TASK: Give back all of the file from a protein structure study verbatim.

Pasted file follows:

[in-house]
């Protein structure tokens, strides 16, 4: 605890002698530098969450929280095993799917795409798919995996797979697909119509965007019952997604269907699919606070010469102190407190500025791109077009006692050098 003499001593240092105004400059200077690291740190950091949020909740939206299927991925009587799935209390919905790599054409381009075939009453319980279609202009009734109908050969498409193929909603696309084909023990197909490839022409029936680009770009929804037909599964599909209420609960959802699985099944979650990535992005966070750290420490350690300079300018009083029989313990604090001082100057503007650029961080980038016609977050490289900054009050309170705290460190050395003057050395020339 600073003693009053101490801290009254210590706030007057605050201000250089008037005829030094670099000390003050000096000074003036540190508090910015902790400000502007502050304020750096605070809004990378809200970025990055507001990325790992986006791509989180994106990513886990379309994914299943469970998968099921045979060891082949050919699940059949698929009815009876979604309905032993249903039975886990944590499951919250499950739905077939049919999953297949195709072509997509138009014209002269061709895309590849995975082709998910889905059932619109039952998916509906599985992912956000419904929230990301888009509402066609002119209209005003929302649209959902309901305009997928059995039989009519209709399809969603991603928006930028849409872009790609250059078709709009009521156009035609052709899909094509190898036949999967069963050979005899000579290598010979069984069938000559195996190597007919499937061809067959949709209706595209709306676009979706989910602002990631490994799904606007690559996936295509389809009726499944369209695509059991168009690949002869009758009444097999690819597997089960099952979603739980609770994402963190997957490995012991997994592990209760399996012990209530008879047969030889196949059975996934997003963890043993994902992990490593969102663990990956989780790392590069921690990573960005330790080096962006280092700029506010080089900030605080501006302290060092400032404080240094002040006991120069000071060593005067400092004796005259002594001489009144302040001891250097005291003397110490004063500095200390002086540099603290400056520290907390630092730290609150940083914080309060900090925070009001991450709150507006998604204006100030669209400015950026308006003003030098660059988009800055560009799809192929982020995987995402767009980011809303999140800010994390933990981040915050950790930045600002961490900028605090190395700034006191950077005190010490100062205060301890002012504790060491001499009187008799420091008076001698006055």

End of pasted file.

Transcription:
[in-house]
């Protein structure tokens, strides 16, 4: 605890002698530098969450929280095993799917795409798919995996797979697909119509965007019952997604269907699919606070010469102190407190500025791109077009006692050098 003499001593240092105004400059200077690291740190950091949020909740939206299927991925009587799935209390919905790599054409381009075939009453319980279609202009009734109908050969498409193929909603696309084909023990197909490839022409029936680009770009929804037909599964599909209420609960959802699985099944979650990535992005966070750290420490350690300079300018009083029989313990604090001082100057503007650029961080980038016609977050490289900054009050309170705290460190050395003057050395020339 600073003693009053101490801290009254210590706030007057605050201000250089008037005829030094670099000390003050000096000074003036540190508090910015902790400000502007502050304020750096605070809004990378809200970025990055507001990325790992986006791509989180994106990513886990379309994914299943469970998968099921045979060891082949050919699940059949698929009815009876979604309905032993249903039975886990944590499951919250499950739905077939049919999953297949195709072509997509138009014209002269061709895309590849995975082709998910889905059932619109039952998916509906599985992912956000419904929230990301888009509402066609002119209209005003929302649209959902309901305009997928059995039989009519209709399809969603991603928006930028849409872009790609250059078709709009009521156009035609052709899909094509190898036949999967069963050979005899000579290598010979069984069938000559195996190597007919499937061809067959949709209706595209709306676009979706989910602002990631490994799904606007690559996936295509389809009726499944369209695509059991168009690949002869009758009444097999690819597997089960099952979603739980609770994402963190997957490995012991997994592990209760399996012990209530008879047969030889196949059975996934997003963890043993994902992990490593969102663990990956989780790392590069921690990573960005330790080096962006280092700029506010080089900030605080501006302290060092400032404080240094002040006991120069000071060593005067400092004796005259002594001489009144302040001891250097005291003397110490004063500095200390002086540099603290400056520290907390630092730290609150940083914080309060900090925070009001991450709150507006998604204006100030669209400015950026308006003003030098660059988009800055560009799809192929982020995987995402767009980011809303999140800010994390933990981040915050950790930045600002961490900028605090190395700034006191950077005190010490100062205060301890002012504790060491001499009187008799420091008076001698006055």